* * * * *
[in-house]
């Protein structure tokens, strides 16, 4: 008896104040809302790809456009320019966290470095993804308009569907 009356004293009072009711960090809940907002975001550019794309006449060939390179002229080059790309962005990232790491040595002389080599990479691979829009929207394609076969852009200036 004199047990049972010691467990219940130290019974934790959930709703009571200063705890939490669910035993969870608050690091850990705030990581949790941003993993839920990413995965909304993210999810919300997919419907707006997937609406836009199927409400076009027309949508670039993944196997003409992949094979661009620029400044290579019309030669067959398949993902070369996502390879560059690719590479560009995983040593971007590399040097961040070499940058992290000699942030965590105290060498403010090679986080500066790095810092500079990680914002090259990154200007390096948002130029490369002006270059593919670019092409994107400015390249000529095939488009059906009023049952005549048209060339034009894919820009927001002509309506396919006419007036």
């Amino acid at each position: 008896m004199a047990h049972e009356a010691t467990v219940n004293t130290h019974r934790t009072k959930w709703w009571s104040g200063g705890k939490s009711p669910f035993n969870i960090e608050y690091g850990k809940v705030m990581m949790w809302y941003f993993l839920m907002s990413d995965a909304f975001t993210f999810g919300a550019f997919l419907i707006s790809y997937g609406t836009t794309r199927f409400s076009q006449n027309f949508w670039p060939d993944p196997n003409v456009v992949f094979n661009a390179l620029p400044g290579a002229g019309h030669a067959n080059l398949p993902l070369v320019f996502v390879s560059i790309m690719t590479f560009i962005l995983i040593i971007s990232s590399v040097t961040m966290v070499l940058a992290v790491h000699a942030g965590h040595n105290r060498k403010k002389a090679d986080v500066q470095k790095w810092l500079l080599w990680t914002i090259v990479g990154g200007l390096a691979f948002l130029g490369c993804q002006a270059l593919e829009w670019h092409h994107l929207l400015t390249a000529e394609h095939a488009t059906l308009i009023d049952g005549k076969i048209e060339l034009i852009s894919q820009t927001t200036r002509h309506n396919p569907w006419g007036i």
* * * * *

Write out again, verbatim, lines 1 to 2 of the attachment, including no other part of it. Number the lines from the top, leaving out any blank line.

[in-house]
């Protein structure tokens, strides 16, 4: 008896104040809302790809456009320019966290470095993804308009569907 009356004293009072009711960090809940907002975001550019794309006449060939390179002229080059790309962005990232790491040595002389080599990479691979829009929207394609076969852009200036 004199047990049972010691467990219940130290019974934790959930709703009571200063705890939490669910035993969870608050690091850990705030990581949790941003993993839920990413995965909304993210999810919300997919419907707006997937609406836009199927409400076009027309949508670039993944196997003409992949094979661009620029400044290579019309030669067959398949993902070369996502390879560059690719590479560009995983040593971007590399040097961040070499940058992290000699942030965590105290060498403010090679986080500066790095810092500079990680914002090259990154200007390096948002130029490369002006270059593919670019092409994107400015390249000529095939488009059906009023049952005549048209060339034009894919820009927001002509309506396919006419007036």